The points scheme also encouraged community contributions – with some remarkable outcomes. Jemalong Irrigation Ltd, which operates west of Forbes, NSW, put in a total of $220,000 and will secure two new base stations as a result. Similarly, in the Boyne Valley region of Queensland, Calliope & District Enterprises Ltd offered a co-contribution of $50,000 while the Calliope Rodeo Association contributed $80,000, which led to a successful proposal for a base station in Ubobo.

Current Mobile Blackspots that have been funded under Round 1
FundedBlackSpots

A PDF of the actual mobile blackspots in round 1 is here

A map of locations which will receive new or upgraded coverage under Round 1 of the Programme can also be viewed on the National Map or downloaded as an Excel file. In addition, as part of Telstra’s proposal, it will deploy up to 200 4G small cell sites in towns around Australia where suitable infrastructure is available, with the locations to be mutually agreed between Telstra and the Government. More details hereDetails of the Round 1 Funded Black Spots

Telstra also rolled out further small cell locations to complement the mobile black spot program. The small cell sites were funded by Telstra itself, and are being installed in addition to the 429 base stations built or upgraded by the telco under the AU$94.8 million in funding received from the federal government as part of round one of the mobile blackspot program. More details here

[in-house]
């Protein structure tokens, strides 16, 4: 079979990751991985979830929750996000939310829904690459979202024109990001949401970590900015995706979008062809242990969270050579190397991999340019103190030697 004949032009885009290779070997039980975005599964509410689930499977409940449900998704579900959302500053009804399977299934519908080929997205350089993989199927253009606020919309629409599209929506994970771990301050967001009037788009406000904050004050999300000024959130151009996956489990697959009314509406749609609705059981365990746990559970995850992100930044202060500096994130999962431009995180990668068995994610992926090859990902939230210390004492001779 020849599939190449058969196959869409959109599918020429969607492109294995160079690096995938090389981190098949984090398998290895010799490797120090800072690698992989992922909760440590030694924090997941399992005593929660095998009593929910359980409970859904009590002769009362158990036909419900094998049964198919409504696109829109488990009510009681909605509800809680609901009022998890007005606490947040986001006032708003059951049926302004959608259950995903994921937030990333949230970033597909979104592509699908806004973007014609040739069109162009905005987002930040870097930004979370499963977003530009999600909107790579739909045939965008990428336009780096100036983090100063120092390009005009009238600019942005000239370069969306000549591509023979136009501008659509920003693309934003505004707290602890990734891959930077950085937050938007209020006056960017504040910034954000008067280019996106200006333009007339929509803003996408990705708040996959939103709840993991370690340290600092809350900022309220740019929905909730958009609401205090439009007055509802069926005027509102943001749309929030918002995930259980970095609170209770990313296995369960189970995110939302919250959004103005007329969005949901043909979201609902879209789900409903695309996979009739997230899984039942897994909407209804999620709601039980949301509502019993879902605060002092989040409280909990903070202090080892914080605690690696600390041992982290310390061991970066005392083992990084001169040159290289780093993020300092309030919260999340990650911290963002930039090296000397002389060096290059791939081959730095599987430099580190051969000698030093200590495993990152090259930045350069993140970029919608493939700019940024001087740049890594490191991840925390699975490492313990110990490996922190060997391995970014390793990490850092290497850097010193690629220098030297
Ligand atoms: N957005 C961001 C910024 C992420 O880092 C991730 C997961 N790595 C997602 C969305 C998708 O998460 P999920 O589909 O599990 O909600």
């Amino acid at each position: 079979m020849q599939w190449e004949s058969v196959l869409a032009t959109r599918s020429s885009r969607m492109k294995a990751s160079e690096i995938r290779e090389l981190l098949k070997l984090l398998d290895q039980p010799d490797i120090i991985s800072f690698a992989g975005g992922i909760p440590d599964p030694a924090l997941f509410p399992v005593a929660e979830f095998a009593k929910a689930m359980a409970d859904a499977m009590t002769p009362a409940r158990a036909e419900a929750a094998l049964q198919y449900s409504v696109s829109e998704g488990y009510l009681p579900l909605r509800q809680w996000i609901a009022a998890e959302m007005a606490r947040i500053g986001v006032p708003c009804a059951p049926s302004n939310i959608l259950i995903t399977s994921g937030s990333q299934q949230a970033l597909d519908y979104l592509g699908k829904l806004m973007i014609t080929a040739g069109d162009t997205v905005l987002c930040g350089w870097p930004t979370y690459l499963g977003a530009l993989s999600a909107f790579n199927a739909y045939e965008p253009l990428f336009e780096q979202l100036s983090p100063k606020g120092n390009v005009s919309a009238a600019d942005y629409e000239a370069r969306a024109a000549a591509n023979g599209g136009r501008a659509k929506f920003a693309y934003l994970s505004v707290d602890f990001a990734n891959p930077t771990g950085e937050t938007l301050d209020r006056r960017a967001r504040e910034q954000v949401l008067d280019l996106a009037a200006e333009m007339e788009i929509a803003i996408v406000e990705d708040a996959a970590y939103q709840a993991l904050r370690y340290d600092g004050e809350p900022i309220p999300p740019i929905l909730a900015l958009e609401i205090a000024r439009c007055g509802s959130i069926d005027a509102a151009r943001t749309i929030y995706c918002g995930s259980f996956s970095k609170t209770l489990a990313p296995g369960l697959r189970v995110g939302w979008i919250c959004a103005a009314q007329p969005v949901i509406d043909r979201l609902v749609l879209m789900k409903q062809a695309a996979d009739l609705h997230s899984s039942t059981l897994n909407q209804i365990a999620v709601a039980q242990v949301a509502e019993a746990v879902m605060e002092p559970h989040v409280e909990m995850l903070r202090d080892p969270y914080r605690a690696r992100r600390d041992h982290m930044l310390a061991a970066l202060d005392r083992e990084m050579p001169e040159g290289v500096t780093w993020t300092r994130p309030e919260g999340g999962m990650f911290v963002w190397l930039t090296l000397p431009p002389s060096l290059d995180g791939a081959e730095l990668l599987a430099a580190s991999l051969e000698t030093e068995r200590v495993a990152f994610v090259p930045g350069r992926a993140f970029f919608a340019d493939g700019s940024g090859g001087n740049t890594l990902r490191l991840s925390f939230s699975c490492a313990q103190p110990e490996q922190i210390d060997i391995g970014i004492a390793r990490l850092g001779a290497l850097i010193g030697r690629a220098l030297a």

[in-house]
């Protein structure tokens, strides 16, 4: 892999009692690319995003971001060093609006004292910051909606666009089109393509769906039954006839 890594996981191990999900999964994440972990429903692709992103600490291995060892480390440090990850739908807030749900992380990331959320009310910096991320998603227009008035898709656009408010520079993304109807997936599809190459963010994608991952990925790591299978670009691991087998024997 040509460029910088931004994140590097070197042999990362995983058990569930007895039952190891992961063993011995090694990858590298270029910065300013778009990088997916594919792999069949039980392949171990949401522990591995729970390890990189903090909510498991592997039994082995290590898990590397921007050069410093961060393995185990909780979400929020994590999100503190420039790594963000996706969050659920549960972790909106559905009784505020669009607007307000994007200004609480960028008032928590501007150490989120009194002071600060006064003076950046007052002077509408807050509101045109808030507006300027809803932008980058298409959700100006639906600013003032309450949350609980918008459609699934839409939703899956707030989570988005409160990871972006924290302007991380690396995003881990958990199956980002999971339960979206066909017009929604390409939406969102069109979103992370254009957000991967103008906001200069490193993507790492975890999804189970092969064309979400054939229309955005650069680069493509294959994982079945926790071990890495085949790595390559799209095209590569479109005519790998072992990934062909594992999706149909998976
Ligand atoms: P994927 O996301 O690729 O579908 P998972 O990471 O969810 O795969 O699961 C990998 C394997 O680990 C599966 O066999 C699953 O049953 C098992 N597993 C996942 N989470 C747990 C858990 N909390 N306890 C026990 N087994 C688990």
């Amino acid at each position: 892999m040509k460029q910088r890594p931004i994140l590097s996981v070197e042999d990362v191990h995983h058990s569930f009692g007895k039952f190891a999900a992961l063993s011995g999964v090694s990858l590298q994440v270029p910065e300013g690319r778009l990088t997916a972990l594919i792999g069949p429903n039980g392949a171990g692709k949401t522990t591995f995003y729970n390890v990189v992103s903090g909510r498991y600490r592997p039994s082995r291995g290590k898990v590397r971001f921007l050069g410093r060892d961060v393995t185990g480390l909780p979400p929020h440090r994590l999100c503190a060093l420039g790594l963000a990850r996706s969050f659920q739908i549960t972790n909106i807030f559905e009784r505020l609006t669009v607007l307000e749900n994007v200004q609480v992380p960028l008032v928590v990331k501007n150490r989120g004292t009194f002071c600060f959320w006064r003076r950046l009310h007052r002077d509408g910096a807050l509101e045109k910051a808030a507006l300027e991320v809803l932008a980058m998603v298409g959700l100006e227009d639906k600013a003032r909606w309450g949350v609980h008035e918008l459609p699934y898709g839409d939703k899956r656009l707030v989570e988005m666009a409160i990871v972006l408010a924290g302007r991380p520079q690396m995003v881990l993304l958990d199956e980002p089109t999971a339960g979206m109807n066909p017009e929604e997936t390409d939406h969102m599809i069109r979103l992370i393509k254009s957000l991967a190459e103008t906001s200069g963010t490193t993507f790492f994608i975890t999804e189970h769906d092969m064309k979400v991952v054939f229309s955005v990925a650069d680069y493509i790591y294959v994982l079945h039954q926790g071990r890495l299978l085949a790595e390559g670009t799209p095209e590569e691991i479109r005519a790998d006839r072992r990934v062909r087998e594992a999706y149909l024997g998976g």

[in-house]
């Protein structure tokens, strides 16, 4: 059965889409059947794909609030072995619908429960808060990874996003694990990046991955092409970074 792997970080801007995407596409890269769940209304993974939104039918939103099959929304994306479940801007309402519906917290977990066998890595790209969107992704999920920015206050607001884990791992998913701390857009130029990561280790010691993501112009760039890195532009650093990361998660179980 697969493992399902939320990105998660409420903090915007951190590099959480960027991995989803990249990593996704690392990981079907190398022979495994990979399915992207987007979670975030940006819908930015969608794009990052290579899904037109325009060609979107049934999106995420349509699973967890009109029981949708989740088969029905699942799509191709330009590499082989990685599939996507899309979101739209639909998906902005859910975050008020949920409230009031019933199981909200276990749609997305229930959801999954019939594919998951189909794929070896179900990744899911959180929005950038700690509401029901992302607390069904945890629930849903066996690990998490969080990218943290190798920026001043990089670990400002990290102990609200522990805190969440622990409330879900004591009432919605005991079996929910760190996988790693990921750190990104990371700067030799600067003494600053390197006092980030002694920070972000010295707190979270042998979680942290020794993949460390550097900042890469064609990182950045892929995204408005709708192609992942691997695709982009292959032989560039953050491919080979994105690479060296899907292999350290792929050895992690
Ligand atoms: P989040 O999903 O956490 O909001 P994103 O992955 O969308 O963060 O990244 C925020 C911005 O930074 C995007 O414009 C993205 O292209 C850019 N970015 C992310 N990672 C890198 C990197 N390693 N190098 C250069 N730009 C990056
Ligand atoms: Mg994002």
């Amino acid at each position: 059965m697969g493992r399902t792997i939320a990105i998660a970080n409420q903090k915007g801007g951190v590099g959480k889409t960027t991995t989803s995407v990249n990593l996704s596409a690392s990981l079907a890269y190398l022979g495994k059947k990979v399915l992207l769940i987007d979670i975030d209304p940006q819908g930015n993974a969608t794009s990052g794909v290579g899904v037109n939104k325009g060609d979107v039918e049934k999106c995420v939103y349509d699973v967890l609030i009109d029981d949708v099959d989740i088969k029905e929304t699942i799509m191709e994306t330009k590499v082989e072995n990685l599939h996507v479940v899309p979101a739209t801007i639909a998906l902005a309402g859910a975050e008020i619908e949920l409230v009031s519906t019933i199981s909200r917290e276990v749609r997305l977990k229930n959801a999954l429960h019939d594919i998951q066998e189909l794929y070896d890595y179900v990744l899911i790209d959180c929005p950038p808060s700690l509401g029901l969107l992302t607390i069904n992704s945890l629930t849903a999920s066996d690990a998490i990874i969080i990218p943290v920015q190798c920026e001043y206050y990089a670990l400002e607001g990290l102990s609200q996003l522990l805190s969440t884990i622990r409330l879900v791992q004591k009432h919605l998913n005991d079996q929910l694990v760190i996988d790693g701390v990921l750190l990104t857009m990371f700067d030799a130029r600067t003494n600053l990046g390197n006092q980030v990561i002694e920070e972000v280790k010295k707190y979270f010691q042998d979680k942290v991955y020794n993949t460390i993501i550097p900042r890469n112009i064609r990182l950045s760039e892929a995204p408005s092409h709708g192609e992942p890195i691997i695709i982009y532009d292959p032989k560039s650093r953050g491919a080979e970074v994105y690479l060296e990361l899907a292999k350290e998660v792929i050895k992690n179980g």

Round 2

Round 2 will see a total of $213 million (GST incl.) being invested in new mobile base station infrastructure. The Australian Government funding for Round 2 has been supplemented by Telstra ($63.7 million) Optus ($36.4 million) and Vodafone ($1.6 million). In addition, six state governments have co-contributed towards Round 2: New South Wales ($8.3 million), Queensland ($13.7 million), South Australia ($1.5 million), Tasmania ($0.35 million), Victoria ($7.9 million) and Western Australia ($21.8 million). An additional $475,000 has been provided by local governments, businesses and community organisations.

The first round 2 base stations are expected to commence rolling out in 2017.

Current Mobile Blackspots that have been funded under Round 2
(yellow square is a small cell and red square is a macrocell)

A PDF of the actual mobile blackspots in round 2 is here

Round 3